Friday, 9 December 2011

5 Amazing bridges in the whole world.

The bridge is a structure that is made to cross the chasm or obstacles such as rivers, railroads or highways. They was built to allow pedestrians, vehicles or rail guides on the barrier. The shape and construction vary, and do you know 5 bridges in the world that is very amazing to know? Take a look to the following information about the construction of 5 amazing bridges in the whole world. Here they are , the most 5 amazing brides in the whole world.

1. Brooklyn Bridge (New York, USA)

This bridge apparently holds a lot of experience in the early days. One of them is included into the first suspension bridge ever use steel wire to wire and the first replacement using materials peledal dala, an underwater device known as Caisson. The Brooklyn Bridge, built between 1869 and 1883, connects Manhattan with New York's most populous borough, Brooklyn, at the time one of the country's largest cities. The bridge is one of the most magnificent landmarks in New York. The Brooklyn Bridge ranks as one of the greatest engineering feats of the 19th century and remains one of New York's most popular and well known landmarks.

2. Tower Bridge (London, England)

From all the existing bridges in England, Tower Bridge is the largest and strongest. The construction of up to eight years with five leading contractors and 432 workers, this historic bridge is a work of art. A structure and the most impressive sites in the capital, Tower Bridge in London has stood in the River Thames since 1894 and is one of the most recognizable landmarks in the world. Here you can see the mechanism and information panels explaining about the technology used for years to keep moving Tower Bridge. You can visit this place every day from 10:00 to 18:30 o'clock by paying 7 euros (about Rp.95 thousand).

3. Rainbow Bridge Tokyo

The Rainbow Bridge is a suspension bridge over the Tokyo Port, located on the northernmost part of Tokyo Bay, connecting the Shibaura Wharf and the new waterfront development area, known as Odaiba in Minato-ku ward, Tokyo. The towers supporting the bridge are white in color, designed to harmonize with the skyline of central Tokyo seen from Odaiba. There are lamps placed on the wires supporting the bridge, which are illuminated into three different colors, red, white and green every night, using the solar energy obtained during the day. With eight lanes of traffic, two rail lines, pedestrian sidewalks, and the transmitter tower, the world's largest suspension bridge has appeared in several films, including Lost in Translation and Kill Bill Vol.1.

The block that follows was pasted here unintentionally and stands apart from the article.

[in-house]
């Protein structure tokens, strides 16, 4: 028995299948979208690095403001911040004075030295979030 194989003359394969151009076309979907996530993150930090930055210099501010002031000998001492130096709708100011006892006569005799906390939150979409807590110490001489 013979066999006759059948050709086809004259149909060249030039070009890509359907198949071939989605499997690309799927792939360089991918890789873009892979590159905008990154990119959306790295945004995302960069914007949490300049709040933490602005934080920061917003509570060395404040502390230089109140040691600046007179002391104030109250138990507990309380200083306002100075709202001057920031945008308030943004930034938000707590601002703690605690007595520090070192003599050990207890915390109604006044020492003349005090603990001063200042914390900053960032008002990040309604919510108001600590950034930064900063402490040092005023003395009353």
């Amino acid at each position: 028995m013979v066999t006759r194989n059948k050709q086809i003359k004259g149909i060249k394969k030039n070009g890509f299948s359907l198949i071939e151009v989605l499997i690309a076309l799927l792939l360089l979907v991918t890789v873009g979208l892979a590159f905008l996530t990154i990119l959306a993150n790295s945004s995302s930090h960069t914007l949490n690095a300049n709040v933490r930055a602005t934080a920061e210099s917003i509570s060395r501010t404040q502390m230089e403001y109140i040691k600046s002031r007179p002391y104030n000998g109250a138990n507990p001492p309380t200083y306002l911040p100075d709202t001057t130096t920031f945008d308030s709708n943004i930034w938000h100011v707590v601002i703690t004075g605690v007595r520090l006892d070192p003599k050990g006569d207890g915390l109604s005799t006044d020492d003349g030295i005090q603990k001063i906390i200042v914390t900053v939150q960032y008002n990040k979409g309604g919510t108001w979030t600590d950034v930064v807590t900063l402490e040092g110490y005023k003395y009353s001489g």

4. Sydney Harbour Bridge (Sidney, Australia)

The Sydney Harbour Bridge is one of Sydney's most famous landmarks. Completed in 1932, the construction of the bridge was an economic feat as well as an engineering triumph. Had a record-breaking attractions in the world, the bridge has become one of the longest in the world with the highest steel arch. Construction on the bridge began in December, 1926. The foundations, which are 12 metres (39 feet) deep, are set in sandstone. Anchoring tunnels are 36 metres (118 feet) long and dug into rock at each end. Construction on the arch began in November, 1929. BridgeClimb is the ultimate experience of Sydney. This world famous Bridge had 134 metres above Sydney Harbour.

5. Chapel bridge (Lucerne, Swiss)

The Kapell-Brücke, auf Luzern der Schweiz, is one of two oldest wooden bridges in Switzerland. It dates back to the 14th century, and is every bit as beautiful, no matter the time of day or quality of light. In August 1993, in the space of less than an hour, the Kapell-Brücke burned. The better part of the bridge, except for water tower, pillars and bridgehead went up in smoke — to include 85 priceless paintings. The bridge has been rebuilt, though only 25 of the paintings survived. The Water Tower has been used over the years as a dungeon, a treasury vault, and lately a meeting space. All along the bridge, under the eaves, are a series of very old paintings — which further set the Lucerne bridges apart from most others in Europe. Originally, there were 110 of them, dating back to 1611.


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